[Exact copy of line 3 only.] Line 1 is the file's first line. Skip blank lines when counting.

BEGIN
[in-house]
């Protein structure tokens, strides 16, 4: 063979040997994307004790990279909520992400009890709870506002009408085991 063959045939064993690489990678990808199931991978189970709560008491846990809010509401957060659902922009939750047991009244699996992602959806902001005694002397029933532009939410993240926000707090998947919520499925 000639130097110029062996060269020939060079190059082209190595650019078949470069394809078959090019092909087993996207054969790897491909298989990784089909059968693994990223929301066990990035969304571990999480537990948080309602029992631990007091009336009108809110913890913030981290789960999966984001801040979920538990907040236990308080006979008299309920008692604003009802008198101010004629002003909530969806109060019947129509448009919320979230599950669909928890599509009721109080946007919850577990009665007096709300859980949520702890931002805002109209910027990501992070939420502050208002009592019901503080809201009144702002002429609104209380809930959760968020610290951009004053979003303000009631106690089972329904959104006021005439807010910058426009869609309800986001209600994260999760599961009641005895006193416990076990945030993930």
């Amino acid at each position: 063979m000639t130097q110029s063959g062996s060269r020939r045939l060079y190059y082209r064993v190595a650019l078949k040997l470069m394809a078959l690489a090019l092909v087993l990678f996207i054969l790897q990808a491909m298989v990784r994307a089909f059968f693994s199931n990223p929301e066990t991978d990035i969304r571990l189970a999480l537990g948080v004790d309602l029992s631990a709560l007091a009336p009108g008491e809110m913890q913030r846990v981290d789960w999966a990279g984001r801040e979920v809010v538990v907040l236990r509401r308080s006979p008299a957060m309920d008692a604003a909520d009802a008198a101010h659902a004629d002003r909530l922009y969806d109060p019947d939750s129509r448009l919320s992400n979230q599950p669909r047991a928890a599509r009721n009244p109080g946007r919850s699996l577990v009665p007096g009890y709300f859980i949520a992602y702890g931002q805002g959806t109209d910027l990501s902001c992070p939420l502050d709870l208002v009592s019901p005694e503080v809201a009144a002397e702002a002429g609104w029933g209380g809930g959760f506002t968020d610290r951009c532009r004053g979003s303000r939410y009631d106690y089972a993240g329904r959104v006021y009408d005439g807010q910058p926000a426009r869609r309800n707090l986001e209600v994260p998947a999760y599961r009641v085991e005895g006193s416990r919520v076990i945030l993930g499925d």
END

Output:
């Amino acid at each position: 063979m000639t130097q110029s063959g062996s060269r020939r045939l060079y190059y082209r064993v190595a650019l078949k040997l470069m394809a078959l690489a090019l092909v087993l990678f996207i054969l790897q990808a491909m298989v990784r994307a089909f059968f693994s199931n990223p929301e066990t991978d990035i969304r571990l189970a999480l537990g948080v004790d309602l029992s631990a709560l007091a009336p009108g008491e809110m913890q913030r846990v981290d789960w999966a990279g984001r801040e979920v809010v538990v907040l236990r509401r308080s006979p008299a957060m309920d008692a604003a909520d009802a008198a101010h659902a004629d002003r909530l922009y969806d109060p019947d939750s129509r448009l919320s992400n979230q599950p669909r047991a928890a599509r009721n009244p109080g946007r919850s699996l577990v009665p007096g009890y709300f859980i949520a992602y702890g931002q805002g959806t109209d910027l990501s902001c992070p939420l502050d709870l208002v009592s019901p005694e503080v809201a009144a002397e702002a002429g609104w029933g209380g809930g959760f506002t968020d610290r951009c532009r004053g979003s303000r939410y009631d106690y089972a993240g329904r959104v006021y009408d005439g807010q910058p926000a426009r869609r309800n707090l986001e209600v994260p998947a999760y599961r009641v085991e005895g006193s416990r919520v076990i945030l993930g499925d």